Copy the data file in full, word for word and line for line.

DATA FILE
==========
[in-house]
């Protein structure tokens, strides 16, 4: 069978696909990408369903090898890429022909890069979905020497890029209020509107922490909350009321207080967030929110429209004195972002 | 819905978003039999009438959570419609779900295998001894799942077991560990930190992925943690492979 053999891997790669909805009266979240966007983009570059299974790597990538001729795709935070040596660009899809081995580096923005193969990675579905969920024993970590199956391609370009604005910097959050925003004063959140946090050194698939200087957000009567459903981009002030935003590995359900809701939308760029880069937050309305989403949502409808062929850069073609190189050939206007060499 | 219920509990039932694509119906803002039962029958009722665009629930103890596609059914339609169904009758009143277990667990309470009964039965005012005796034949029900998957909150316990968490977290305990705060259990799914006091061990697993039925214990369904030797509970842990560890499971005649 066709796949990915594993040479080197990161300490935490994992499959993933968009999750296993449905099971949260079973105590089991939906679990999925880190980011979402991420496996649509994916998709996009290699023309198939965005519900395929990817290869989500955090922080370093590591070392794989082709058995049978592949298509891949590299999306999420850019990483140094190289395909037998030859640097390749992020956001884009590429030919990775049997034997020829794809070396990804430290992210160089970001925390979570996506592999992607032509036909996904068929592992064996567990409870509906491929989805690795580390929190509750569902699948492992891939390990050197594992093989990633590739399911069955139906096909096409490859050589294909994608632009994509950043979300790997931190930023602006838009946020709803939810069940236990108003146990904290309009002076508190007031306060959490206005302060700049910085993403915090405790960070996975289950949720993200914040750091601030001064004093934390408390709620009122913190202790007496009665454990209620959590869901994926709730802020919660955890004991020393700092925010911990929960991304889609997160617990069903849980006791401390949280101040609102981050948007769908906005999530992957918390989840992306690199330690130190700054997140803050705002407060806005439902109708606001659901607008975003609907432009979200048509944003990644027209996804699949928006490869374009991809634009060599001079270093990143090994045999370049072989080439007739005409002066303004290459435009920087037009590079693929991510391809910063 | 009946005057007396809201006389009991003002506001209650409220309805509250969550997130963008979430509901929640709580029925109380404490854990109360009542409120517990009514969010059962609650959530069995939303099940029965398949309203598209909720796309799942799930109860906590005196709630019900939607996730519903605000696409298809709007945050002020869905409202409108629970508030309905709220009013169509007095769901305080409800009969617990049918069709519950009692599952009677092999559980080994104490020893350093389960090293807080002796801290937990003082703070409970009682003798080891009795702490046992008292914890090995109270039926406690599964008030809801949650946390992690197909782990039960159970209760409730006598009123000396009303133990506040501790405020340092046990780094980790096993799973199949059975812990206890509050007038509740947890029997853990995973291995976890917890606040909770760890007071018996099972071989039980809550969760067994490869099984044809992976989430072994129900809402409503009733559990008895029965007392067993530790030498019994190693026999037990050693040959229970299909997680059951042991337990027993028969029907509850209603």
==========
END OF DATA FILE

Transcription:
[in-house]
């Protein structure tokens, strides 16, 4: 069978696909990408369903090898890429022909890069979905020497890029209020509107922490909350009321207080967030929110429209004195972002 | 819905978003039999009438959570419609779900295998001894799942077991560990930190992925943690492979 053999891997790669909805009266979240966007983009570059299974790597990538001729795709935070040596660009899809081995580096923005193969990675579905969920024993970590199956391609370009604005910097959050925003004063959140946090050194698939200087957000009567459903981009002030935003590995359900809701939308760029880069937050309305989403949502409808062929850069073609190189050939206007060499 | 219920509990039932694509119906803002039962029958009722665009629930103890596609059914339609169904009758009143277990667990309470009964039965005012005796034949029900998957909150316990968490977290305990705060259990799914006091061990697993039925214990369904030797509970842990560890499971005649 066709796949990915594993040479080197990161300490935490994992499959993933968009999750296993449905099971949260079973105590089991939906679990999925880190980011979402991420496996649509994916998709996009290699023309198939965005519900395929990817290869989500955090922080370093590591070392794989082709058995049978592949298509891949590299999306999420850019990483140094190289395909037998030859640097390749992020956001884009590429030919990775049997034997020829794809070396990804430290992210160089970001925390979570996506592999992607032509036909996904068929592992064996567990409870509906491929989805690795580390929190509750569902699948492992891939390990050197594992093989990633590739399911069955139906096909096409490859050589294909994608632009994509950043979300790997931190930023602006838009946020709803939810069940236990108003146990904290309009002076508190007031306060959490206005302060700049910085993403915090405790960070996975289950949720993200914040750091601030001064004093934390408390709620009122913190202790007496009665454990209620959590869901994926709730802020919660955890004991020393700092925010911990929960991304889609997160617990069903849980006791401390949280101040609102981050948007769908906005999530992957918390989840992306690199330690130190700054997140803050705002407060806005439902109708606001659901607008975003609907432009979200048509944003990644027209996804699949928006490869374009991809634009060599001079270093990143090994045999370049072989080439007739005409002066303004290459435009920087037009590079693929991510391809910063 | 009946005057007396809201006389009991003002506001209650409220309805509250969550997130963008979430509901929640709580029925109380404490854990109360009542409120517990009514969010059962609650959530069995939303099940029965398949309203598209909720796309799942799930109860906590005196709630019900939607996730519903605000696409298809709007945050002020869905409202409108629970508030309905709220009013169509007095769901305080409800009969617990049918069709519950009692599952009677092999559980080994104490020893350093389960090293807080002796801290937990003082703070409970009682003798080891009795702490046992008292914890090995109270039926406690599964008030809801949650946390992690197909782990039960159970209760409730006598009123000396009303133990506040501790405020340092046990780094980790096993799973199949059975812990206890509050007038509740947890029997853990995973291995976890917890606040909770760890007071018996099972071989039980809550969760067994490869099984044809992976989430072994129900809402409503009733559990008895029965007392067993530790030498019994190693026999037990050693040959229970299909997680059951042991337990027993028969029907509850209603």